With that said, let me offer up this clarification on this matter, which surely includes some repetition from above: I choose the word “God” because my human mind more easily recognizes this otherwise amorphous authority, and as a mental discipline, makes it easy for me to draw emotional strength from recognizing it coming from one source even if the manifestation of that authority can be from any thing that is outside of me. And as I choose to recognize it from one source, it makes it easier for me to invoke that source for guidance and assistance when I most dearly need it.

In fact, from what I only recently learned, the etymology of “God” suggests that its earliest root word in human language means that which is invoked, or called upon, for assistance, guidance, and/or inspiration. How convenient that a word already exists that I can use to reference an authority that is outside of myself that I have chosen to recognize as supreme AND which helps call upon in my mind to help me make the most of the opportunity of my natural life, even though I put no faith in supernatural interpretations of that supreme authority.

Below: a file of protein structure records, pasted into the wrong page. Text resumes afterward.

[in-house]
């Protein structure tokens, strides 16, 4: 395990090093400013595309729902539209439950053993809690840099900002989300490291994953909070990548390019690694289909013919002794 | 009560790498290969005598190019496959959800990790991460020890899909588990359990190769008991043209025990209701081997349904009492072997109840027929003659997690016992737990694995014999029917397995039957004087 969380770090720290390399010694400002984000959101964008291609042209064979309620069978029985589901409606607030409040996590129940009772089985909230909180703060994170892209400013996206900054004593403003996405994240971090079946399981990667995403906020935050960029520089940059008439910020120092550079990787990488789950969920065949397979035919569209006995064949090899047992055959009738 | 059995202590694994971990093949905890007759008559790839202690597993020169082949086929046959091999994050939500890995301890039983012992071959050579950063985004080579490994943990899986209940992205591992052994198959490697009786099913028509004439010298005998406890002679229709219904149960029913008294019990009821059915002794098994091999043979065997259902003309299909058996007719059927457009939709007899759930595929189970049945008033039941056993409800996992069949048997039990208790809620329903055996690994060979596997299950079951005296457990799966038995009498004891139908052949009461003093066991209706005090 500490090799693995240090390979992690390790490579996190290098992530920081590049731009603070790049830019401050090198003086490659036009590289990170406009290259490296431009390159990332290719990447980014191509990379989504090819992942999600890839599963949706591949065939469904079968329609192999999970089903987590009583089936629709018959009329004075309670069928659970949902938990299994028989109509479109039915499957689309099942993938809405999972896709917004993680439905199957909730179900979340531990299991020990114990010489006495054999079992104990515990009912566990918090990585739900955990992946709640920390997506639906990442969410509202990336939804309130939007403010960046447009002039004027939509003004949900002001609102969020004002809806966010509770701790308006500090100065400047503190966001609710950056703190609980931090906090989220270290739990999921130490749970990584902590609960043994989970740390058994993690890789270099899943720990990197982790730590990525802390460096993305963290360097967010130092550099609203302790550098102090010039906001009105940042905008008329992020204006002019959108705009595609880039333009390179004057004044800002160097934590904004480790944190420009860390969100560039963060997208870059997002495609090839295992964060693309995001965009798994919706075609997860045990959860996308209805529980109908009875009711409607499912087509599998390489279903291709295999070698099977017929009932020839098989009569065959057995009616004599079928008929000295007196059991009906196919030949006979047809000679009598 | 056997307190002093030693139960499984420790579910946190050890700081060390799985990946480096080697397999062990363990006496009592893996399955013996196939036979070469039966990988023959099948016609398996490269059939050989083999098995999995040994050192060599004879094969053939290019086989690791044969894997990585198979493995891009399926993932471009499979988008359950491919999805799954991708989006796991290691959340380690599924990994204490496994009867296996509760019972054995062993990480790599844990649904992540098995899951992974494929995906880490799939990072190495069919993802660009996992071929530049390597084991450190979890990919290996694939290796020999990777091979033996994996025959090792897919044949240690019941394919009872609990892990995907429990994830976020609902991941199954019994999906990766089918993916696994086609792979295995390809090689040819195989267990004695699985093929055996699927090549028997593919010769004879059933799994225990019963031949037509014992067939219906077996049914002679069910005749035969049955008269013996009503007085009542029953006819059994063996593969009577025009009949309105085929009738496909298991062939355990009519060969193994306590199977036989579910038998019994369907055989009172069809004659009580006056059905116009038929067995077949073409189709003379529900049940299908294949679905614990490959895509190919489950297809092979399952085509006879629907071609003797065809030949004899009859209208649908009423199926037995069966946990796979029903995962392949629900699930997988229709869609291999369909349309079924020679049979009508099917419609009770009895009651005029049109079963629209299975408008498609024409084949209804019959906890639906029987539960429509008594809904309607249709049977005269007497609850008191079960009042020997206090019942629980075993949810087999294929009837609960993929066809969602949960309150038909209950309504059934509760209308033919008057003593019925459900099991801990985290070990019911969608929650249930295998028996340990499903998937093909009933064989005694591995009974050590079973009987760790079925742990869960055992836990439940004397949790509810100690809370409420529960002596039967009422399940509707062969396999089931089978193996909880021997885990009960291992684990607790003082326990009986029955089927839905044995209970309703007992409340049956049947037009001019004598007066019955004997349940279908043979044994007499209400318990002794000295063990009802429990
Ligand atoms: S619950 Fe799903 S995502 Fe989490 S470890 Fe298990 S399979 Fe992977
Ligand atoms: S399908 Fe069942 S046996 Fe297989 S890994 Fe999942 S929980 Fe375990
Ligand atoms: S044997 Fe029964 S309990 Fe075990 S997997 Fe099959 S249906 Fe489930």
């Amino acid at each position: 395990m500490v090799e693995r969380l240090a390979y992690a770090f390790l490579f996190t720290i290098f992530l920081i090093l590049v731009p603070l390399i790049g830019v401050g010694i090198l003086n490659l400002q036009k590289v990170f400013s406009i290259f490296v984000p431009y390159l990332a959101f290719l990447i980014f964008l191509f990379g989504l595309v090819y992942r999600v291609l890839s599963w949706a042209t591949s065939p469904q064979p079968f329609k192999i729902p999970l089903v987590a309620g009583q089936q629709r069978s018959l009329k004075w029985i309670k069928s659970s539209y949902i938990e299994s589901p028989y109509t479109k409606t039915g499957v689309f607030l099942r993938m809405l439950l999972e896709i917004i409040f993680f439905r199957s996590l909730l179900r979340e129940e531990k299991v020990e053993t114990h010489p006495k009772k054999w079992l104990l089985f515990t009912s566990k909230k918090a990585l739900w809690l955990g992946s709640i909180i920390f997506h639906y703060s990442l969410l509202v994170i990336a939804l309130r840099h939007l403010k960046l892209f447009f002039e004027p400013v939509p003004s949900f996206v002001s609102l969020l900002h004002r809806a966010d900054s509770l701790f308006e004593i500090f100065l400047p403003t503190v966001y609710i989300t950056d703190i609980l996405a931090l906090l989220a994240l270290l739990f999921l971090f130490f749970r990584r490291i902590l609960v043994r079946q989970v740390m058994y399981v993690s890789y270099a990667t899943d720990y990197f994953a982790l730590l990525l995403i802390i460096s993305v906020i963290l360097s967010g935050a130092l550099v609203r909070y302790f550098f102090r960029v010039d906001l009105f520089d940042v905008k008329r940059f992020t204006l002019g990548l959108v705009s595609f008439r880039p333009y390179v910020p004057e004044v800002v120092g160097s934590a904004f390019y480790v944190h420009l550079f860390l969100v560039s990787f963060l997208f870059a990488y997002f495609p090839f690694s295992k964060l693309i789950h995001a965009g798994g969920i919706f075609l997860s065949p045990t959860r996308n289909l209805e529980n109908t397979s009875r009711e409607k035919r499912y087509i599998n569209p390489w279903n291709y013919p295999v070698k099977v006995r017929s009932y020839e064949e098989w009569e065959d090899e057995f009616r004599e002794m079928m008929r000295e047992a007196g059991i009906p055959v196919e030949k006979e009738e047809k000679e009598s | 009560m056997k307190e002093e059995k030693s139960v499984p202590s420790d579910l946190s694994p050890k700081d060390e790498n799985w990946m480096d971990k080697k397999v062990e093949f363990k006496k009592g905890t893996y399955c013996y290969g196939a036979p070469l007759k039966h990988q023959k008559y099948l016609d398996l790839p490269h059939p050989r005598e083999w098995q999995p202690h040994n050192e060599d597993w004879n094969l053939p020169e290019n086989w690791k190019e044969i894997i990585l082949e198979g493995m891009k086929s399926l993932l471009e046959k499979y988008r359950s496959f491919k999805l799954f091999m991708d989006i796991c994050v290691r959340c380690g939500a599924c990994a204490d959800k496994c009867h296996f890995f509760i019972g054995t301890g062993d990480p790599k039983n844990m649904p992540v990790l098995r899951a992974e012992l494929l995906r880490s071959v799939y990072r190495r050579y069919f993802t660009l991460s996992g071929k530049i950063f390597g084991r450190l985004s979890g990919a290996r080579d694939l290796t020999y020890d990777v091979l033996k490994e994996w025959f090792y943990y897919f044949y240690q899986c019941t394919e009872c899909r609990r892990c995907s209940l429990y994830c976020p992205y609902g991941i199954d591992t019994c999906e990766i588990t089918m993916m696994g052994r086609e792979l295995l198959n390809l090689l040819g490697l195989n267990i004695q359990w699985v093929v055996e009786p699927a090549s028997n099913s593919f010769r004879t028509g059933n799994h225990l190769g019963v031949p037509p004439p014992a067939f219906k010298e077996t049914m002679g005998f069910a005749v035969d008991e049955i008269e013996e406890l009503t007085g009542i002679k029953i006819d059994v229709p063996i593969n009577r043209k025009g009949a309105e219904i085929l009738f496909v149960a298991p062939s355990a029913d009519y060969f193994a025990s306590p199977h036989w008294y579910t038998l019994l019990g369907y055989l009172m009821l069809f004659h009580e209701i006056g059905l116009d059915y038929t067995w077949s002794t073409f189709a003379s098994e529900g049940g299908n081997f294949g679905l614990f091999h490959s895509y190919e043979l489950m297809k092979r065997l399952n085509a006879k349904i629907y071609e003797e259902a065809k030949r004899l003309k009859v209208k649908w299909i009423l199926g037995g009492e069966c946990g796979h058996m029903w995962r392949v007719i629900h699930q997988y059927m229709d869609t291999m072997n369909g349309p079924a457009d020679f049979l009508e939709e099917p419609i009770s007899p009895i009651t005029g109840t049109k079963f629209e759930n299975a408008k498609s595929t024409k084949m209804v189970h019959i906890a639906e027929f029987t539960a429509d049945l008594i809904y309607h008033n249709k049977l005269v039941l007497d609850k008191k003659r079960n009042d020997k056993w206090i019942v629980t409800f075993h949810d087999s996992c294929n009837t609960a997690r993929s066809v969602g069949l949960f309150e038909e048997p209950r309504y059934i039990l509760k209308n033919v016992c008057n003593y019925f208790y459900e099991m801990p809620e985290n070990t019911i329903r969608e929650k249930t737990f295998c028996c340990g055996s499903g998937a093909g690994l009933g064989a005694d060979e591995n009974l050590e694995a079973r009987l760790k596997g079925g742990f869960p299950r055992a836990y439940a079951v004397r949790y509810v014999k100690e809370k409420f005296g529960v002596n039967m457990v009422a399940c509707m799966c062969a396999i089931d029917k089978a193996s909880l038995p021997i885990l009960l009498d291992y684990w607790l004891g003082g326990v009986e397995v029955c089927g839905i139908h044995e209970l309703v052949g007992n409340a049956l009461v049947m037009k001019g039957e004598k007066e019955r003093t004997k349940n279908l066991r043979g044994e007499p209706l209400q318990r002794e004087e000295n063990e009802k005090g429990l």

At the same time, because so many people before me have spent so much of their energy examining, discussing, writing, and debating what guidance human beings can get from looking to “God”, e.g. the countless texts motivated by belief in a supreme-and-external-to-any-particular-human-being authority that motivated/motivates the Judaic, Christian, and Islamic faiths, volumes of material already exist for me to explore, study, meditate, and yes, even pray about, that might help me in my life. How fortunate I am that others have cared enough about this matter to have written those thoughts down, made them readily available online, and/or are inspired enough to share them with me in person!